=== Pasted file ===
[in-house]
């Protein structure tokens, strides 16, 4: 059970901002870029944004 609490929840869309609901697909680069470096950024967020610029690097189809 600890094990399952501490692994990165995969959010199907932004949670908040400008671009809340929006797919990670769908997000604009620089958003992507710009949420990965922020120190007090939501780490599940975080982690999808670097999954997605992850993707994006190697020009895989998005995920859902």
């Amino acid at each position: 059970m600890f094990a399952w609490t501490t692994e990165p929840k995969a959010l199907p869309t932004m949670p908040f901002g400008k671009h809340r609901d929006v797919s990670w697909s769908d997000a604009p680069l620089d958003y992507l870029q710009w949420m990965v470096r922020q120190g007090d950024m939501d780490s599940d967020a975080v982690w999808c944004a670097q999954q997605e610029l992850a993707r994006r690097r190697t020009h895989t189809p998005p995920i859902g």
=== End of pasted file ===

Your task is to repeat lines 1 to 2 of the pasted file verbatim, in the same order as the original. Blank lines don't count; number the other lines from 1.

[in-house]
């Protein structure tokens, strides 16, 4: 059970901002870029944004 609490929840869309609901697909680069470096950024967020610029690097189809 600890094990399952501490692994990165995969959010199907932004949670908040400008671009809340929006797919990670769908997000604009620089958003992507710009949420990965922020120190007090939501780490599940975080982690999808670097999954997605992850993707994006190697020009895989998005995920859902």